Classical Culture Abroad: Poetry and Politics in the Wider East Asian World

2017 One Asia Forum Talk Series with speaker Dr. Kathlene Baldanz (Penn State University)

Event Details

Start: 05 October 2017 4:00 pm
End: 05 October 2017 6:00 pm
Venue: Room 604, Asian Centre


Poetry played an important role in traditional East Asian relations, allowing diplomats to form friendships and show off their learning. The friendship between the Vietnamese envoy Phùng Khắc Khoan and his Korean counterpart, Yi Sugwang, is a case in point. I will use the story of their encounter at the court of the Wanli emperor of the Ming in the late 16th century to illustrate two features classical culture. The first is the extent and significance of classical culture beyond China’s borders. The second is the deep and surprising anxieties that this cross-border flow of ideas caused the Ming. Premodern Chinese emperors could not—and did not—define their geographical and political borders simply through autocratic dictates. They were instead subject to bilateral negotiations with neighbors, debate within and without the imperial court, and complex influence between the foreign negotiations and domestic debates. I will address how their cultural borders were much more porous and much more threatening than we might think. What I hope to show is that the use of classical culture and Chinese institutions abroad was, while instrumental to China’s role as the dominant state in East Asia, also, and surprisingly, treated by Chinese officials as a very real threat to China’s moral and political supremacy.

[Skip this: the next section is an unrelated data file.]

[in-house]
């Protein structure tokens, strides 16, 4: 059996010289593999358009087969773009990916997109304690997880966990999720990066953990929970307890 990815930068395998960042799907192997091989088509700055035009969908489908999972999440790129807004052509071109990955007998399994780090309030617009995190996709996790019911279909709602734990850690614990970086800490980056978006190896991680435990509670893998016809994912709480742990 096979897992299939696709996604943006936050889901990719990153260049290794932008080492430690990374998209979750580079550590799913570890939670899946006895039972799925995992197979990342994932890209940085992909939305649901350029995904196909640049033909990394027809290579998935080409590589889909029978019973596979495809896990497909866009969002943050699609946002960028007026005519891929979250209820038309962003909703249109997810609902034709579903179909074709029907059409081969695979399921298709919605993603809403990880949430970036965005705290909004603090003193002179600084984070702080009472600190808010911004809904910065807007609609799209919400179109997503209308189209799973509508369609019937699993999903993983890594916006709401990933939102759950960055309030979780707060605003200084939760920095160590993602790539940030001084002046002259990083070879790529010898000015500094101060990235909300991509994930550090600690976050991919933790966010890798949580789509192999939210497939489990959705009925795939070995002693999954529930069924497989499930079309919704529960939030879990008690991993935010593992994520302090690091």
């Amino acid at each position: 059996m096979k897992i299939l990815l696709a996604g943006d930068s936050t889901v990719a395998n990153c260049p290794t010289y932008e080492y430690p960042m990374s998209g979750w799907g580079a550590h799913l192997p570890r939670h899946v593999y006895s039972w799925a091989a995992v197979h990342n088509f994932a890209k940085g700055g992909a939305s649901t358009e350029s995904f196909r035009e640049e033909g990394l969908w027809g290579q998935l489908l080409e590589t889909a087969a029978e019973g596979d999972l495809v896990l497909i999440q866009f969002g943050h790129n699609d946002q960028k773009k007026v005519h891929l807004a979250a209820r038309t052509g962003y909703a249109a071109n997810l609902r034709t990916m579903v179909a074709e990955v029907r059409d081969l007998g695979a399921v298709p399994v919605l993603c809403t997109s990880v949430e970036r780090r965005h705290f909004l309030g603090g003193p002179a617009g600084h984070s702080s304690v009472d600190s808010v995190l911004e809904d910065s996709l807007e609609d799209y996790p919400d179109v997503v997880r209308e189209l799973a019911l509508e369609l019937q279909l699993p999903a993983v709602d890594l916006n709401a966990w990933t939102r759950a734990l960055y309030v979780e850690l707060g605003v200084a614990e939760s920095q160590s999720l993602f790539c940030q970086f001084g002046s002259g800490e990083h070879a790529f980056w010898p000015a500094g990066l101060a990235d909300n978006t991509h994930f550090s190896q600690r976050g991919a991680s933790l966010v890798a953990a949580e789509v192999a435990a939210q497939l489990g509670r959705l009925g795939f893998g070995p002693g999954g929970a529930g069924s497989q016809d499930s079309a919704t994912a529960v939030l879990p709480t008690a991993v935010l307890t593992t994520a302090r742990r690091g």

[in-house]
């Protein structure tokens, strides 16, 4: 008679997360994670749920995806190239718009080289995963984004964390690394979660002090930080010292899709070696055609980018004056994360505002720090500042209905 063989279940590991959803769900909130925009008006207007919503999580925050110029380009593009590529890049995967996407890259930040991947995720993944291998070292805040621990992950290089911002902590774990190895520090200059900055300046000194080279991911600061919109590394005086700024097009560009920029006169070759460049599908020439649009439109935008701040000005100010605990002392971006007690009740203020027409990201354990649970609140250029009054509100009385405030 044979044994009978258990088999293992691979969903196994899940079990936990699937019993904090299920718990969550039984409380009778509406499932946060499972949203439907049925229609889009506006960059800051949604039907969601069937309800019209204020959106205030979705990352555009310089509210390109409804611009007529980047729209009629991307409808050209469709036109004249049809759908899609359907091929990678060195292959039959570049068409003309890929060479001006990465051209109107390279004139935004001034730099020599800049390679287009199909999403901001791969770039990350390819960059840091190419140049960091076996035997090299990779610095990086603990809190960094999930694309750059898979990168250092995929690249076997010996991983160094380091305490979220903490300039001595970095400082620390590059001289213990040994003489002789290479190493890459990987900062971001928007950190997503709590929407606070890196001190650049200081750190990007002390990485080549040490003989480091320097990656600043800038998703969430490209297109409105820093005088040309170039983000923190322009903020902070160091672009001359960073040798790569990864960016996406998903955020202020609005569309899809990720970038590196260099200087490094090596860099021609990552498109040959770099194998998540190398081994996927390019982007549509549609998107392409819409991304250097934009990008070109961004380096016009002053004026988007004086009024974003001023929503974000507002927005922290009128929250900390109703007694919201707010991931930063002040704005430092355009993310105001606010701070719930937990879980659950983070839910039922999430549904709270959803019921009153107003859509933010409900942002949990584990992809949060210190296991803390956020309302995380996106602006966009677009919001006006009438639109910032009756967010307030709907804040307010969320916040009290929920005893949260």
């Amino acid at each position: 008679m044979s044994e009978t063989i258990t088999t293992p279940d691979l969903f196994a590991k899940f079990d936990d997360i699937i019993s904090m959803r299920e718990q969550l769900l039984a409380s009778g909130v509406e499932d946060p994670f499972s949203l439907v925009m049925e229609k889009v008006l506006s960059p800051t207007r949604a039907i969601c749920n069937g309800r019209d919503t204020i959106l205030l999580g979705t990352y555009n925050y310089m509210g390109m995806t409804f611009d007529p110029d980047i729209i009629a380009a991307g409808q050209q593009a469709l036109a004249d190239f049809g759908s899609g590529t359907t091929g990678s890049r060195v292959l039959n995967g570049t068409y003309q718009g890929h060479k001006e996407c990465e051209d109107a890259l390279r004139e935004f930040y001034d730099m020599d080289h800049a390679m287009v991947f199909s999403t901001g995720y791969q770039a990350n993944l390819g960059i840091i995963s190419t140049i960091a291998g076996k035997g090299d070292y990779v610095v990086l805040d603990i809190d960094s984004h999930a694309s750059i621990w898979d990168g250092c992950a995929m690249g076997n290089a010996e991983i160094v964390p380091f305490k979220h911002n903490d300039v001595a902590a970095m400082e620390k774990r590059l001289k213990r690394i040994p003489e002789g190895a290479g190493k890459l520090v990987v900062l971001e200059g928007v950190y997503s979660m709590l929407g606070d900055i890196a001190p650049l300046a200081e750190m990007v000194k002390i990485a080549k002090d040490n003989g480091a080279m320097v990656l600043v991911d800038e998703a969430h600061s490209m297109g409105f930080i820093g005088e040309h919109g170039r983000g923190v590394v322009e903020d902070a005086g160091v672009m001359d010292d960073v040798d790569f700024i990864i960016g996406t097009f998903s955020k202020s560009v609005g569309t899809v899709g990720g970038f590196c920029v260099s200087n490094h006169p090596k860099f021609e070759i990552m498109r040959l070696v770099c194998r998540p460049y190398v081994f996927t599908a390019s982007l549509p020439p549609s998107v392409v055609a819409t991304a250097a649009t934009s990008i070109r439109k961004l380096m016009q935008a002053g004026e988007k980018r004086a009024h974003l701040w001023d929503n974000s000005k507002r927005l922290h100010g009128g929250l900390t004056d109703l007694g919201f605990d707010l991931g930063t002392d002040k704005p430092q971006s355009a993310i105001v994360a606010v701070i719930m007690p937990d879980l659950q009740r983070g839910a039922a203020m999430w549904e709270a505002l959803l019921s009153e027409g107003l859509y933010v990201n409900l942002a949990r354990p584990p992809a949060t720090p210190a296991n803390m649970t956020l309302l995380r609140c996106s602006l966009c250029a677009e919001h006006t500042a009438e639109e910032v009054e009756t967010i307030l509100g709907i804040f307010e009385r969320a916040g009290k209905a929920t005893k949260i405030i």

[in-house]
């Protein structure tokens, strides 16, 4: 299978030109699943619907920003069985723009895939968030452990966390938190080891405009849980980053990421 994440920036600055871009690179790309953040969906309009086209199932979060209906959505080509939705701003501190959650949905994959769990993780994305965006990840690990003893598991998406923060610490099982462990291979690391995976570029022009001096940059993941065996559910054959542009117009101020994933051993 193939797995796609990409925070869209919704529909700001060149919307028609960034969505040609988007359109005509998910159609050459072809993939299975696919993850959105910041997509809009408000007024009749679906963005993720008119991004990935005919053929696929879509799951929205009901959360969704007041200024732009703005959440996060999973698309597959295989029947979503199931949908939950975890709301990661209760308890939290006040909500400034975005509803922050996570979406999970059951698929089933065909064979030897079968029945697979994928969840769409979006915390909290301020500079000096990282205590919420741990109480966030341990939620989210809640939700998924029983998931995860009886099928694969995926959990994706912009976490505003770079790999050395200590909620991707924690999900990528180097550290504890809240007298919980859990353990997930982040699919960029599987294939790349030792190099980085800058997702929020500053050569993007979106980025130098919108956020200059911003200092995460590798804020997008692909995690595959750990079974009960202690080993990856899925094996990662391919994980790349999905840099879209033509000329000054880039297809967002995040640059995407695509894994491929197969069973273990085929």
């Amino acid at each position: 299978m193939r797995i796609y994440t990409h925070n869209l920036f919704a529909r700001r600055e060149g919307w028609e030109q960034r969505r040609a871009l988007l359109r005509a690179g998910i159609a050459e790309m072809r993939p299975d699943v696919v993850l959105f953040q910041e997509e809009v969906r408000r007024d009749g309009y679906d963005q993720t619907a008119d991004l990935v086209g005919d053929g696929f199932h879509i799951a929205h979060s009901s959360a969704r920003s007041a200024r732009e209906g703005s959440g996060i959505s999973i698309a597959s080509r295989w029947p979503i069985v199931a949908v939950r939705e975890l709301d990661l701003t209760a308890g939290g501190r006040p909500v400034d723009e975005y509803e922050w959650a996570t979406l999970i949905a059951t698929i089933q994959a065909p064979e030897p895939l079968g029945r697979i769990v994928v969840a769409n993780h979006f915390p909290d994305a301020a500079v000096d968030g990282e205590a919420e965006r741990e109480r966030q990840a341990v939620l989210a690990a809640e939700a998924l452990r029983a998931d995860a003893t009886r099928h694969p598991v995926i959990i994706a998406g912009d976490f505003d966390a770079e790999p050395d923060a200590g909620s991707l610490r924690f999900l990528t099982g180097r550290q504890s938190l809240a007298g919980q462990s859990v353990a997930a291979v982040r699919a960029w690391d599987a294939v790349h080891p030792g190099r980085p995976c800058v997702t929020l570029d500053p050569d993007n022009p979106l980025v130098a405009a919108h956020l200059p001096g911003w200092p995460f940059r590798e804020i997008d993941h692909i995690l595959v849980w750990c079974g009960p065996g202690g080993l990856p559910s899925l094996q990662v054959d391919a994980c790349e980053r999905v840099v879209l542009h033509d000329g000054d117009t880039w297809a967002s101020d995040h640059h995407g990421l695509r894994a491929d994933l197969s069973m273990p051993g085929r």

About the speaker:

Kathlene Baldanza is an assistant professor of history and Asian studies at Penn State University. She earned her BA from Bryn Mawr College and her PhD from the University of Pennsylvania. Her first book, Ming China and Vietnam: Negotiating Borders in the Early Modern World, argues that Vietnamese patronage of classical culture posed an ideological threat to the Ming state. A second project looks at the impact of the misty, pathogenic miasmas of the borderlands on Sino-Viet relations and military campaigns.